Sir, the article is very thought provoking.Firstly,it highlights how people who want to make it big in life can do so not just by starting something but actually by investing in start ups. Secondly, since it is difficult to spot the potential of start ups , it brings into light the importance of investing smaller amount of capital in businesses of different kinds or from multiple industries .Thirdly, it explains growth potential of small companies. Since most radical innovations come from small companies while large companies mostly provide incremental innovations, smaller companies are more likely to develop products and services that progresses human lives by solving some real life problems and fulfilling customers latent demands and hence more likely to experience supernormal growth or get acquired by a large company. And finally , since starting something new requires lots of painstaking work , time and effort , learning to understand businesses better and becoming able to spot and invest in start ups with stupendous growth potential will actually help us achieve greater things in life at much smaller time frame by enabling us to think more strategically and work less clerically… Thank u so much sir , for such a wonderful article !

  • Lal Bahadur Singh Rajput

    Very well written Sir…provides a lot of insights on value investing rather
    than growth investing. Identification of core competencies of an individual or
    a company would greatly drive investment decision…

  • Arvin

    Sir, your thoughts of finding a small enterprise which has a greater growth potential and investing in it for higher returns instead of investing in a bigger enterprise who has already reached its peak so gains might not be good enough is a great insight indeed. Thinking in such a different manner is really a learning for us..

  • Riyas

    Having customers excited about your offerings through a start up is the result of
    innovative thinking and hard working nature which motivates him to perform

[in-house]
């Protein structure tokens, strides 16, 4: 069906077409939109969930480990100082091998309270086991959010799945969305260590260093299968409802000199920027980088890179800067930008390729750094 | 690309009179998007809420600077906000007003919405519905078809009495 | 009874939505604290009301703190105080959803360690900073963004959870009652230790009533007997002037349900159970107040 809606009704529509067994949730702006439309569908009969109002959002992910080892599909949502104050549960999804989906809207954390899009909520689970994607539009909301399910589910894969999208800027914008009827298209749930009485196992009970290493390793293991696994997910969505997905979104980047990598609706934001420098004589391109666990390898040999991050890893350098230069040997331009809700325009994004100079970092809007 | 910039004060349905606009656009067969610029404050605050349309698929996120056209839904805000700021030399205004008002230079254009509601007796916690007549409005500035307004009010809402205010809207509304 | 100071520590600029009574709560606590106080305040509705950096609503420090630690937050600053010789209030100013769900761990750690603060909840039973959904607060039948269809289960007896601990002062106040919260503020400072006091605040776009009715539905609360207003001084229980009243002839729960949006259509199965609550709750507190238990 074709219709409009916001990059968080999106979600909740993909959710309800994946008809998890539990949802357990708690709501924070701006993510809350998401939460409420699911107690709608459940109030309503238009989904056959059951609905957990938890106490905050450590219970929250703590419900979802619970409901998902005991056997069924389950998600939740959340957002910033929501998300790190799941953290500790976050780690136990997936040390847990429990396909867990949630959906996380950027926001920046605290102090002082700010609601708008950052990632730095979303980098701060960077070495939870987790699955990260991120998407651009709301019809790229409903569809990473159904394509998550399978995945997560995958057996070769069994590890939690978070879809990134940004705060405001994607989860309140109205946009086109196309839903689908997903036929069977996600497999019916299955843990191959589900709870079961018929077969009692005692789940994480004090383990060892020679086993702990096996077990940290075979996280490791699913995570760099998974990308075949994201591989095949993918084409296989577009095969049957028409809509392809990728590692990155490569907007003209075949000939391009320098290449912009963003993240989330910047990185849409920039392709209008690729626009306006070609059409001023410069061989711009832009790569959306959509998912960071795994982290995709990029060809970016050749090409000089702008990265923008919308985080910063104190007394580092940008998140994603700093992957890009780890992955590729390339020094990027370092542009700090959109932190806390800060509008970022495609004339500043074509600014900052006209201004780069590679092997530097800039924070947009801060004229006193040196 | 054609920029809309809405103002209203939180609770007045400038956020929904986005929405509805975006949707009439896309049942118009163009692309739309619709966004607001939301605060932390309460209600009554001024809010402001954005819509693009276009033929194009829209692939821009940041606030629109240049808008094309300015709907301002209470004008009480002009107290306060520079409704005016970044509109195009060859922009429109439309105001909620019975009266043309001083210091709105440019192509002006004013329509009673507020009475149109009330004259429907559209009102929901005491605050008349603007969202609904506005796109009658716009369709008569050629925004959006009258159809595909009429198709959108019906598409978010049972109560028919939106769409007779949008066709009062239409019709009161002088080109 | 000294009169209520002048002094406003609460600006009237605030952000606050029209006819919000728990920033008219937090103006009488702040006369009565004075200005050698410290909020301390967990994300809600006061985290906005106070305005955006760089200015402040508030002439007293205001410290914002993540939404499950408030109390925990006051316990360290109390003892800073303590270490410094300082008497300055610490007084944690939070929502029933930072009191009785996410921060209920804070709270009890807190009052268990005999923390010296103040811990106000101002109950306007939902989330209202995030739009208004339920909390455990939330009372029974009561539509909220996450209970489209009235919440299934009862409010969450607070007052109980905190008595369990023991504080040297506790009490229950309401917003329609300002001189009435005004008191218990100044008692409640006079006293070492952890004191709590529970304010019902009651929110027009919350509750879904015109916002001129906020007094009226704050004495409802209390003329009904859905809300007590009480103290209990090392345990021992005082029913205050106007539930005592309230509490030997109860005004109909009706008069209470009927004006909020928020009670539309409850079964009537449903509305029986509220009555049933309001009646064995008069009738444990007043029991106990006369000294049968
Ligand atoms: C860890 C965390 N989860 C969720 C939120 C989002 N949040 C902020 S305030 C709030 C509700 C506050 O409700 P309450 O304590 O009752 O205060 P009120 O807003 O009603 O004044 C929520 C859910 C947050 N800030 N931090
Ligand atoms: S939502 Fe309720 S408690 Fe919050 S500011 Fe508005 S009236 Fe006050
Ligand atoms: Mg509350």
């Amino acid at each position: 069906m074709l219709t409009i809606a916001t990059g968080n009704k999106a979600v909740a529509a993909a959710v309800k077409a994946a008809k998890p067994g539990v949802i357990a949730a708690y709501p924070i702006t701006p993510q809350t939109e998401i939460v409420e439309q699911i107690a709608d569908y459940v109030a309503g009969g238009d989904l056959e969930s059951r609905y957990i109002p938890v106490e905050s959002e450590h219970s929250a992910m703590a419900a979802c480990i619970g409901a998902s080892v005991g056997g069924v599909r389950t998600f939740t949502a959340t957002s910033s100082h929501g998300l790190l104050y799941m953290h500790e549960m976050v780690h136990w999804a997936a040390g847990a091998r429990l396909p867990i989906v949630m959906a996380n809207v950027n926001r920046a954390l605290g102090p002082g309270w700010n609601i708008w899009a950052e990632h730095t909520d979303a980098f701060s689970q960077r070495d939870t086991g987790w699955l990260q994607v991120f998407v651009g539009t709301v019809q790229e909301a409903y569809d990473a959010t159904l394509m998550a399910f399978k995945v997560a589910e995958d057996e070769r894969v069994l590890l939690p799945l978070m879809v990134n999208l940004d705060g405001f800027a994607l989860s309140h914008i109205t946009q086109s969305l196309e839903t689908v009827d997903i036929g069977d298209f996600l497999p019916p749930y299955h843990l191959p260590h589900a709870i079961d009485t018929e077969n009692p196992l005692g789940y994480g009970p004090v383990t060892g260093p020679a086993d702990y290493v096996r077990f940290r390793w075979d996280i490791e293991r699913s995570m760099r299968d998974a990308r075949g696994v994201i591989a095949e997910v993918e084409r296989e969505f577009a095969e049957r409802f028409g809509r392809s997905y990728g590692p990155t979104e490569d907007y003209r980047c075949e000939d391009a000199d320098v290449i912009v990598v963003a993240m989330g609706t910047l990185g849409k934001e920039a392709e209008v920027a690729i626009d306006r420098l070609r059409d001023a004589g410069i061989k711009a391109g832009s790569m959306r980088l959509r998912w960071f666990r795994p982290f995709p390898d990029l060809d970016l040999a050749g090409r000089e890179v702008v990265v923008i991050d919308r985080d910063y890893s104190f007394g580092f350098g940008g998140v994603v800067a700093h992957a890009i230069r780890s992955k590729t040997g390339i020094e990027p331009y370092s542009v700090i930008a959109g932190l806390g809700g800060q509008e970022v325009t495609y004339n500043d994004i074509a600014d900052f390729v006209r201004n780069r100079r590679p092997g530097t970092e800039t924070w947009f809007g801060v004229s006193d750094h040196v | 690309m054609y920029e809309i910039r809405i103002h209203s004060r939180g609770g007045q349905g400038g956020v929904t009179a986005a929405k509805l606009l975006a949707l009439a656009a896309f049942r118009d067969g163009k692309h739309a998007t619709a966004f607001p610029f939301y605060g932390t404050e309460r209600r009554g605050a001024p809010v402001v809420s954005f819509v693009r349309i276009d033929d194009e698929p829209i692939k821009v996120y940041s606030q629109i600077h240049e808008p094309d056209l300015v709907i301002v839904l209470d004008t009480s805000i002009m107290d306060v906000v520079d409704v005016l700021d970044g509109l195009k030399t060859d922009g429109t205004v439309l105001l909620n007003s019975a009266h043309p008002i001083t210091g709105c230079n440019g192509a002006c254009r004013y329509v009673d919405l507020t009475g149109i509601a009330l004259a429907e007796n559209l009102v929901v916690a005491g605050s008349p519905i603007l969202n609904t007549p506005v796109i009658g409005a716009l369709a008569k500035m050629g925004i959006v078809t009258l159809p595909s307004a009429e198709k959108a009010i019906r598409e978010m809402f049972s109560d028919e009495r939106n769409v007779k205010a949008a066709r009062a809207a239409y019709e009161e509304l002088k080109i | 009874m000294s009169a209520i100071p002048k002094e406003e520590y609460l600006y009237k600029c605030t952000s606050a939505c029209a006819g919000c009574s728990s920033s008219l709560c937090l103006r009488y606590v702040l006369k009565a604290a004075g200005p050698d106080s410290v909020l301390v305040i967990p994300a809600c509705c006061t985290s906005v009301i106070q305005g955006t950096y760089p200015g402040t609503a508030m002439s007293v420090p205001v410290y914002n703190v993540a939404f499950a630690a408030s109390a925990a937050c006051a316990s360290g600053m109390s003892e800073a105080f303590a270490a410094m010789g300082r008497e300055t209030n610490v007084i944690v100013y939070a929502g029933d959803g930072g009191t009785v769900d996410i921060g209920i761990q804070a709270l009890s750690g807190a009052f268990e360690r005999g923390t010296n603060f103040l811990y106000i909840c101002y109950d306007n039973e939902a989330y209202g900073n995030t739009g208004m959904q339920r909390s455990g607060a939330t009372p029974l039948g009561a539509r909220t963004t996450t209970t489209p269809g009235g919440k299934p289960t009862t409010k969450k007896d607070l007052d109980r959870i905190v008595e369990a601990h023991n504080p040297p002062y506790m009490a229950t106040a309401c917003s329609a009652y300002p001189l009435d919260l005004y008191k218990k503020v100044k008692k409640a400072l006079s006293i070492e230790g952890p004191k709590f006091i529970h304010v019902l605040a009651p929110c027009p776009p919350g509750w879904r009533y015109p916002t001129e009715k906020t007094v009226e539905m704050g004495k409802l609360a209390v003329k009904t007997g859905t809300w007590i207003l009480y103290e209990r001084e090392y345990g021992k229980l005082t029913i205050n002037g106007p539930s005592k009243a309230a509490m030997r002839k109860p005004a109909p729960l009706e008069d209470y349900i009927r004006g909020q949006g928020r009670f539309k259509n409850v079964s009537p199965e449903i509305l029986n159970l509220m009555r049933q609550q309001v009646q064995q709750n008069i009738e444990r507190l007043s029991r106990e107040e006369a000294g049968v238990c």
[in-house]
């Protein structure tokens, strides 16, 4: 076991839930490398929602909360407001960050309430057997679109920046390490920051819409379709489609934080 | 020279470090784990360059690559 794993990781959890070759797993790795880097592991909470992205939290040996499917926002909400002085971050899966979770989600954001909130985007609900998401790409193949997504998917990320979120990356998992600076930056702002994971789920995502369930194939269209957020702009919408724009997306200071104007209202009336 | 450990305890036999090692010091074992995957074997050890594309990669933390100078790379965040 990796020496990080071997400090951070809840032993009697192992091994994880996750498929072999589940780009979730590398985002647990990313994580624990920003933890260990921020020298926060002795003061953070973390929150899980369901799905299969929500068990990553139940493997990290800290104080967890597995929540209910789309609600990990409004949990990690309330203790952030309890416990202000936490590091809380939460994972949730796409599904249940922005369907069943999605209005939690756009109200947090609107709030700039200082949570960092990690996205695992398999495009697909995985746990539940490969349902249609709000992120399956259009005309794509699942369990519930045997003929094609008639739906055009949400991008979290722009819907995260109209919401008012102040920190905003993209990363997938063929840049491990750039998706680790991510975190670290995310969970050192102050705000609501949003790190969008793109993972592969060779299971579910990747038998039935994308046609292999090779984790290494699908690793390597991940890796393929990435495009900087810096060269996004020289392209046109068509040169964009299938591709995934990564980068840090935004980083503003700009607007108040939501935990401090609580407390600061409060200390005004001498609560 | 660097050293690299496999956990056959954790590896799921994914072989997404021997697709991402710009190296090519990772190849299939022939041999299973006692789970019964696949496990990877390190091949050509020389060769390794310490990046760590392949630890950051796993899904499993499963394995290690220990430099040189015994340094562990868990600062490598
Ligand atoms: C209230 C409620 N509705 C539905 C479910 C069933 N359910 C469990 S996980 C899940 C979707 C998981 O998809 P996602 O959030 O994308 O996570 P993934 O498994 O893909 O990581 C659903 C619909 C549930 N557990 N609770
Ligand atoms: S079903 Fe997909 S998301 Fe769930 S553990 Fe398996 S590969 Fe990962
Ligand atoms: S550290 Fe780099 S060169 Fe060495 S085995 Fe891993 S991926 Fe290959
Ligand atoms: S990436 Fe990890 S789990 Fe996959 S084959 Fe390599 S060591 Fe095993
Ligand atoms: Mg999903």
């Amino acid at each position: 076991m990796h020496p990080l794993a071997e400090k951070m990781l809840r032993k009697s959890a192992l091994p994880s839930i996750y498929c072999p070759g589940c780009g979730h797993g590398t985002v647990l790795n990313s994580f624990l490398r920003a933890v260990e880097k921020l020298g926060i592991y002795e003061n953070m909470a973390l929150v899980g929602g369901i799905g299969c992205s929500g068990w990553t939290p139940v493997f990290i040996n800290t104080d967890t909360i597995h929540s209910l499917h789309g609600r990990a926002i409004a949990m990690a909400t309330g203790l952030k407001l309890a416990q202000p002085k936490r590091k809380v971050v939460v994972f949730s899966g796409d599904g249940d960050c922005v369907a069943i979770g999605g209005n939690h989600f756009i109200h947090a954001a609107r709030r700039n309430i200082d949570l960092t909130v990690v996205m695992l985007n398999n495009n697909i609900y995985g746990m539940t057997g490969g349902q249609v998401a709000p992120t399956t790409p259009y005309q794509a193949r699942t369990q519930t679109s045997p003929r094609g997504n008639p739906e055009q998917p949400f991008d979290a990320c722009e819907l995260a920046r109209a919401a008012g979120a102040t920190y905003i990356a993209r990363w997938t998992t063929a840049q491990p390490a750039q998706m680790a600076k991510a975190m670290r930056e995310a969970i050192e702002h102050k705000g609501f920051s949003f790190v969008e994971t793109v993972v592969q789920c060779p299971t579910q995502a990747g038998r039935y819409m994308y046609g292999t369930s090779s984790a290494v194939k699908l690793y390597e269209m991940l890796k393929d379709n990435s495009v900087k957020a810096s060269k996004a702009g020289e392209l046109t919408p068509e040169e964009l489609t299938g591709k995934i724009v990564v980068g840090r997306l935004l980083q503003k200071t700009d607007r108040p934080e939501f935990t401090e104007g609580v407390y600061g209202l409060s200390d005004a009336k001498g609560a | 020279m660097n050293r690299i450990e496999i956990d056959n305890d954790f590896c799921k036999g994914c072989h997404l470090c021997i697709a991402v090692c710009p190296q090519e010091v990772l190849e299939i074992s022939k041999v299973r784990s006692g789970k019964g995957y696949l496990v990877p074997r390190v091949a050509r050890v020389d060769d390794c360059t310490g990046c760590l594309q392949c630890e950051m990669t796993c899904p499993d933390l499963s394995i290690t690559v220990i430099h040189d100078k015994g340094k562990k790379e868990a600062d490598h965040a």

better, Even then it is difficult for many to get financial aid at this point
    in time, Without resolving this issue no business can grow. Whereas this
    article has given a road map to move ahead and provided me many more
    diversified ways of thinking about business opportunities around.

  • Lal Bahadur Singh Rajput

    Very well written Sir…provides a lot of insights on value investing rather
    than growth investing. Identification of core competencies of an individual or
    a company would greatly drive investment decision…

  • Upasana D Chugani

    Beautifully written!!

    For success it is really important for an individual to be an active manager rather than an passive one. He should be open to every visible and hidden opportunity have an holistic approach to Explore and Expand his business methodologically and achieve success.

  • Sanjay Chugani

    A very well written and thought provoking article, there is
    no investment strategy – be it active, passive, value, growth, long-short,
    arbitrage, mean reversion, trend-following, stock picking etc – that will always
    work in all environments.

    But in this competitive and fears environment the ideas
    suggested in this article might be the key blueprints one must follow to make
    the right choices.

  • Rohit Jaju

    Hi sir, article is wonderfully written and I totally agree with you on value investing and diversification of portfolio.

    Stock investing is very risky as we see the volatility and break down off good companies stock. One of the most important issue in stock investing is investments of retail investors are totally based on recommendations by friends, family members, research report and some tips given in news channel or newspaper this can be taken into account but investors should do some basic analysis before investing in stocks or any security. Investor must choose those stocks which are underpriced in market and has good fundamentals. Every investor is not financially savvy to do all kind of analysis it need lot of effort, knowledge and skills which a common man may not have so, before investing investor must see companies debt, EPS, Dividend paid, Sales growth, future prospect and its brand.

  • Pramit

    Beautifully constructed pieces of information that inspires you…

  • Sunil Bhougal

    This article is an eye-opener for all employees to truly grow their wealth exponentially. Also, they would be contributing to nation building by encouraging entrepreneurship and hence providing employment at a large scale.

  • Jagan Gaur

    Nice article sir…crisp and effective….thanks for inspiring again….:)